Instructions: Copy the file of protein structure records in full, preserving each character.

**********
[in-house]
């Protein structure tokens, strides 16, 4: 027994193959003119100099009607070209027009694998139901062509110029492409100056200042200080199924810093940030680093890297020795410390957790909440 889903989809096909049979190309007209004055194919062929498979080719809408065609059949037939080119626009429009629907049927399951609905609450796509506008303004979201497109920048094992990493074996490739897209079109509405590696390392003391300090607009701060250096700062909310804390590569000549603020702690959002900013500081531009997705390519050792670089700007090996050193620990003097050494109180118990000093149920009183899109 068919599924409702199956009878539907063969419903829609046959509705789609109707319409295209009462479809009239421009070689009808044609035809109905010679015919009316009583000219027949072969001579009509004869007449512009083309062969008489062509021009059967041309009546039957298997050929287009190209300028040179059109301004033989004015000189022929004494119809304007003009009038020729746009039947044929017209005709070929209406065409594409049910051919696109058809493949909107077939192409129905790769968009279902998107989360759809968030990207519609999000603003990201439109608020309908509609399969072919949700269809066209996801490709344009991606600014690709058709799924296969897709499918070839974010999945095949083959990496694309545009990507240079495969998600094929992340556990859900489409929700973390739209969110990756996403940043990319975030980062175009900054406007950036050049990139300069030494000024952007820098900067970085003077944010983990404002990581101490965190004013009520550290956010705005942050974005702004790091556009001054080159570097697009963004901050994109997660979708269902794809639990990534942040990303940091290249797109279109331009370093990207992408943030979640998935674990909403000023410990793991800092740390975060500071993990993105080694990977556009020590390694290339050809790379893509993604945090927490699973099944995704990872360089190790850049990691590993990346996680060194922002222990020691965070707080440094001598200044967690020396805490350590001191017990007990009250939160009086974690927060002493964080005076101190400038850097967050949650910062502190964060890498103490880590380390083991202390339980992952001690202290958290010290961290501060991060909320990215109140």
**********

[in-house]
């Protein structure tokens, strides 16, 4: 027994193959003119100099009607070209027009694998139901062509110029492409100056200042200080199924810093940030680093890297020795410390957790909440 889903989809096909049979190309007209004055194919062929498979080719809408065609059949037939080119626009429009629907049927399951609905609450796509506008303004979201497109920048094992990493074996490739897209079109509405590696390392003391300090607009701060250096700062909310804390590569000549603020702690959002900013500081531009997705390519050792670089700007090996050193620990003097050494109180118990000093149920009183899109 068919599924409702199956009878539907063969419903829609046959509705789609109707319409295209009462479809009239421009070689009808044609035809109905010679015919009316009583000219027949072969001579009509004869007449512009083309062969008489062509021009059967041309009546039957298997050929287009190209300028040179059109301004033989004015000189022929004494119809304007003009009038020729746009039947044929017209005709070929209406065409594409049910051919696109058809493949909107077939192409129905790769968009279902998107989360759809968030990207519609999000603003990201439109608020309908509609399969072919949700269809066209996801490709344009991606600014690709058709799924296969897709499918070839974010999945095949083959990496694309545009990507240079495969998600094929992340556990859900489409929700973390739209969110990756996403940043990319975030980062175009900054406007950036050049990139300069030494000024952007820098900067970085003077944010983990404002990581101490965190004013009520550290956010705005942050974005702004790091556009001054080159570097697009963004901050994109997660979708269902794809639990990534942040990303940091290249797109279109331009370093990207992408943030979640998935674990909403000023410990793991800092740390975060500071993990993105080694990977556009020590390694290339050809790379893509993604945090927490699973099944995704990872360089190790850049990691590993990346996680060194922002222990020691965070707080440094001598200044967690020396805490350590001191017990007990009250939160009086974690927060002493964080005076101190400038850097967050949650910062502190964060890498103490880590380390083991202390339980992952001690202290958290010290961290501060991060909320990215109140």